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ERIC Number: EJ936438
Record Type: Journal
Publication Date: 2011-Aug
Pages: 10
Abstractor: As Provided
Reference Count: 0
ISSN: ISSN-0028-3932
Further fMRI Validation of the Visual Half Field Technique as an Indicator of Language Laterality: A Large-Group Analysis
Van der Haegen, Lise; Cai, Qing; Seurinck, Ruth; Brysbaert, Marc
Neuropsychologia, v49 n10 p2879-2888 Aug 2011
The best established lateralized cerebral function is speech production, with the majority of the population having left hemisphere dominance. An important question is how to best assess the laterality of this function. Neuroimaging techniques such as functional Magnetic Resonance Imaging (fMRI) are increasingly used in clinical settings to replace the invasive Wada-test. We evaluated the usefulness of behavioral visual half field (VHF) tasks for screening a large sample of healthy left-handers. Laterality indices (LIs) calculated on the basis of the latencies in a word and picture naming VHF task were compared to the brain activity measured in a silent word generation task in fMRI (pars opercularis/BA44 and pars triangularis/BA45). Results confirmed the usefulness of the VHF-tasks as a screening device. None of the left-handed participants with clear right visual field (RVF) advantages in the picture and word naming task showed right hemisphere dominance in the scanner. In contrast, 16/20 participants with a left visual field (LVF) advantage in both word and picture naming turned out to have atypical right brain dominance. Results were less clear for participants who failed to show clear VHF asymmetries (below 20 ms RVF advantage and below 60 ms LVF advantage) or who had inconsistent asymmetries in picture and word naming. These results indicate that the behavioral tasks can mainly provide useful information about the direction of speech dominance when both VHF differences clearly point in the same direction. (Contains 4 figures.)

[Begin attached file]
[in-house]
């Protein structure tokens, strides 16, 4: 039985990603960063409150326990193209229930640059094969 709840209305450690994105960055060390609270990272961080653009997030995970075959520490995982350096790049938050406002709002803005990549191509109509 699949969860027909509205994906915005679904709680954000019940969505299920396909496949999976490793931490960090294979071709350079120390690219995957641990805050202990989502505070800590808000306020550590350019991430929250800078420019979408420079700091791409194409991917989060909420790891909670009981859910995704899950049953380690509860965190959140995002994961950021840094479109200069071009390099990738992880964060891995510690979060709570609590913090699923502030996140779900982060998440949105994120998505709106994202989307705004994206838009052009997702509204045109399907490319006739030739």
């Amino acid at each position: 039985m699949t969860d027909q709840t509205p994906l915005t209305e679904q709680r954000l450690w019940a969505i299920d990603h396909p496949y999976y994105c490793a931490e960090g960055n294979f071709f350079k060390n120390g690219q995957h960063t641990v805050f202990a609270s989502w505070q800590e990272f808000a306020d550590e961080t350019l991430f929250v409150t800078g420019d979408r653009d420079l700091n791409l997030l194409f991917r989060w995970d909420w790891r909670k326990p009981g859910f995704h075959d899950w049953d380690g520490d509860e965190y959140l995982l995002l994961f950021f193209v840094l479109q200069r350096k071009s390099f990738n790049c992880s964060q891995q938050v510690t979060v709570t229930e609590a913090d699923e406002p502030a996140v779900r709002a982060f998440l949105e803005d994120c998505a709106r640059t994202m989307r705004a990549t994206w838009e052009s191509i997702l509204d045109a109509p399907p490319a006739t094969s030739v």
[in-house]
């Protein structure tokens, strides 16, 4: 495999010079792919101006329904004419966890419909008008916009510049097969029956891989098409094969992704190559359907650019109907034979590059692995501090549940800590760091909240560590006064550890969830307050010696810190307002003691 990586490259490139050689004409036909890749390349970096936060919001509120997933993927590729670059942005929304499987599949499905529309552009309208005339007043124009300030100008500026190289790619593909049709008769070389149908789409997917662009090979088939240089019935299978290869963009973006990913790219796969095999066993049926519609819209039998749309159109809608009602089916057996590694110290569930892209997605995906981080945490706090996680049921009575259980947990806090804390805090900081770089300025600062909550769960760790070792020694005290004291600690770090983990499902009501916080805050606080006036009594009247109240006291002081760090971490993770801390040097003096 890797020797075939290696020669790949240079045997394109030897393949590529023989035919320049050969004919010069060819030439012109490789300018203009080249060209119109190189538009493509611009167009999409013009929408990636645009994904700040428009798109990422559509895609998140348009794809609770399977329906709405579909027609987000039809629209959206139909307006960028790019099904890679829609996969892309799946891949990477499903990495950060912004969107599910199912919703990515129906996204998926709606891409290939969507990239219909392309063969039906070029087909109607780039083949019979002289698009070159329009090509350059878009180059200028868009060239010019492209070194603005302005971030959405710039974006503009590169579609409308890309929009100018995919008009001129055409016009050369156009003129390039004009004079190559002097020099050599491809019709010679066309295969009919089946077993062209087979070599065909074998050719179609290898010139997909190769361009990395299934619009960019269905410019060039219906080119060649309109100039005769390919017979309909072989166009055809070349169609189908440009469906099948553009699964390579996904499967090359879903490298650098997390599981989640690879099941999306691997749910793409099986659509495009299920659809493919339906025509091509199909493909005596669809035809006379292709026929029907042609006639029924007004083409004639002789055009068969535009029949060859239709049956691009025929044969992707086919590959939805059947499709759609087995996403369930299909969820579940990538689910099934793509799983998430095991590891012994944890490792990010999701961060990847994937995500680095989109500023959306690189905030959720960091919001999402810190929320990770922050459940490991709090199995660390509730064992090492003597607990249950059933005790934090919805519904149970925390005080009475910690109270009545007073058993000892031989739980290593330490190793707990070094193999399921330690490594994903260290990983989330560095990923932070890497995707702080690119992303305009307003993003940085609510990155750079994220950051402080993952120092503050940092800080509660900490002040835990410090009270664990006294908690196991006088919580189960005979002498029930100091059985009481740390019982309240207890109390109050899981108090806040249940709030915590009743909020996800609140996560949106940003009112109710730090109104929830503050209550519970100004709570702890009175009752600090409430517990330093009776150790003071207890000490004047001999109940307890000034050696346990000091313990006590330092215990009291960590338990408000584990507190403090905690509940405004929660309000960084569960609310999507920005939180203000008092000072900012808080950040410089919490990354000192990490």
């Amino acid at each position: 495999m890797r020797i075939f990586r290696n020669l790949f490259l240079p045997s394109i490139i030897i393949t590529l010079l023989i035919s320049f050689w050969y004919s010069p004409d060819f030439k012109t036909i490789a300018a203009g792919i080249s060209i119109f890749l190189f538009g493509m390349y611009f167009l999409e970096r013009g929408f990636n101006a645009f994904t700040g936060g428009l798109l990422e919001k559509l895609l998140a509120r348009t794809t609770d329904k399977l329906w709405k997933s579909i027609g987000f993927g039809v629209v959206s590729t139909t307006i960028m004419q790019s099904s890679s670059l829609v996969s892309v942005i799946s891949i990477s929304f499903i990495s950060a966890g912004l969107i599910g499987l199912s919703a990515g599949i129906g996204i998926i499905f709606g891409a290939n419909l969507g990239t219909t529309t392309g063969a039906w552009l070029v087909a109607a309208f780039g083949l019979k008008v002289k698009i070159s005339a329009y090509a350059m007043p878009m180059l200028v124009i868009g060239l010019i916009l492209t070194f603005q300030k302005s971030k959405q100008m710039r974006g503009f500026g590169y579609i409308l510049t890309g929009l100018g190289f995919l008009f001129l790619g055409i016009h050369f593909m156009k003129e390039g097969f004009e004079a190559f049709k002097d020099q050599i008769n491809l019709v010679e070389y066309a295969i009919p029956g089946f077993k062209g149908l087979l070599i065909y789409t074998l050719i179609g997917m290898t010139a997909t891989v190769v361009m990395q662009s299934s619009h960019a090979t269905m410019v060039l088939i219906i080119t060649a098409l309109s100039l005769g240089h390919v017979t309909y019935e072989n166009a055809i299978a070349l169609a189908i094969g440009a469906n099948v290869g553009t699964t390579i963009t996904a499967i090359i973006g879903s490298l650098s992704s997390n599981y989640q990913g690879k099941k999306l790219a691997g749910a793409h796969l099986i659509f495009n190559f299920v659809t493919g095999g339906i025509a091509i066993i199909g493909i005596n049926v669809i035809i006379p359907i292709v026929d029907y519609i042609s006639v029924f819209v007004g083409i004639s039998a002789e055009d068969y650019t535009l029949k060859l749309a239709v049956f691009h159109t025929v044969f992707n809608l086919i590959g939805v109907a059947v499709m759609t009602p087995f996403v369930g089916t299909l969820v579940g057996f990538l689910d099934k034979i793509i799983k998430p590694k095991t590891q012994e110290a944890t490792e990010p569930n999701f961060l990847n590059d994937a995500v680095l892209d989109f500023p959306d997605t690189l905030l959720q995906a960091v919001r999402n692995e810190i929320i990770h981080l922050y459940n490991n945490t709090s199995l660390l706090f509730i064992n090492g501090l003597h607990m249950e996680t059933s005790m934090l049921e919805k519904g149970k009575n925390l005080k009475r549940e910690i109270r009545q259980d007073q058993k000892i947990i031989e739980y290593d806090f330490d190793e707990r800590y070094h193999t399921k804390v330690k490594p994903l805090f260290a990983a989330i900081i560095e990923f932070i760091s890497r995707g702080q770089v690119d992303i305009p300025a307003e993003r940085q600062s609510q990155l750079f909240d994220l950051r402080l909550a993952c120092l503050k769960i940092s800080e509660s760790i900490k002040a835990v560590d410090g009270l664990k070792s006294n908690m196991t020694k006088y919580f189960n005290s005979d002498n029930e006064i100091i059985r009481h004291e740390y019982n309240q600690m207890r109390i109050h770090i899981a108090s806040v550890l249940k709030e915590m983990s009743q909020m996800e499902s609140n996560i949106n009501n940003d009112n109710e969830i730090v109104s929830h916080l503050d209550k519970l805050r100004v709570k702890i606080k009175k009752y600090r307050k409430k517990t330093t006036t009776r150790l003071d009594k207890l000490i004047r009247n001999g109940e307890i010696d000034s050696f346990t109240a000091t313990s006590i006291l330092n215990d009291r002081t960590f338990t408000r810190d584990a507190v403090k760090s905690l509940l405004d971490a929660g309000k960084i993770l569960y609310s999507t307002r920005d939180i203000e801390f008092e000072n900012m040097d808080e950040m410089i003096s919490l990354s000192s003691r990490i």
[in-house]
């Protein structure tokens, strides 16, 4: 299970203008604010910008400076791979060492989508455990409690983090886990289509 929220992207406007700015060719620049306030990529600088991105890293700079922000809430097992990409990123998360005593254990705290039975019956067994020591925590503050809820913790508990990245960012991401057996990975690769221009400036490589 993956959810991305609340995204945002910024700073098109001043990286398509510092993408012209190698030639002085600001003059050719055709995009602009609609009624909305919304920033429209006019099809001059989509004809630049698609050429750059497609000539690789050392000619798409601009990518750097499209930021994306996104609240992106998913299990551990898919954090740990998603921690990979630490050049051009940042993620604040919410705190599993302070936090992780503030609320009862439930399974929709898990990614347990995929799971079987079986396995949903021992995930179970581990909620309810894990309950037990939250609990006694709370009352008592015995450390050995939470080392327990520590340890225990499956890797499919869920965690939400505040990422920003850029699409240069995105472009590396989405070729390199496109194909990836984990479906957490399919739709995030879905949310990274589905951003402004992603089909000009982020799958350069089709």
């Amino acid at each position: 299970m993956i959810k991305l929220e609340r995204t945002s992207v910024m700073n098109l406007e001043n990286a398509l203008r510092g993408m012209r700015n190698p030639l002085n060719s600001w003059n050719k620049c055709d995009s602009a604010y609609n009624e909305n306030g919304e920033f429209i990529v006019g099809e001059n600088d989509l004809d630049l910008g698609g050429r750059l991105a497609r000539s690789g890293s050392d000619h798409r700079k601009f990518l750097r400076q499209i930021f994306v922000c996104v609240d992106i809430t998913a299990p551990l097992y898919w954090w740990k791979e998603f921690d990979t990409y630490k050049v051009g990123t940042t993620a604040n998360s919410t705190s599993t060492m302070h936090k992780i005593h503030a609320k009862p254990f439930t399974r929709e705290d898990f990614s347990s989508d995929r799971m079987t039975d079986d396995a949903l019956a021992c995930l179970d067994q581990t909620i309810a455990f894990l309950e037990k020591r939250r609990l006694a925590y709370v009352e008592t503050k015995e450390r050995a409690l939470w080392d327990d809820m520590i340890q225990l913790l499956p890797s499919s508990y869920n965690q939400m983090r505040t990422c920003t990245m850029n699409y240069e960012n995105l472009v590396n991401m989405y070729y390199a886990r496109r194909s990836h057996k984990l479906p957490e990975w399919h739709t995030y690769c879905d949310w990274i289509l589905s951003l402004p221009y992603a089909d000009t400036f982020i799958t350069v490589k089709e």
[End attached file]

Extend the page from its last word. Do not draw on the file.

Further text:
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Publication Type: Journal Articles; Reports - Research
Education Level: N/A
Audience: N/A
Language: English
Sponsor: N/A
Authoring Institution: N/A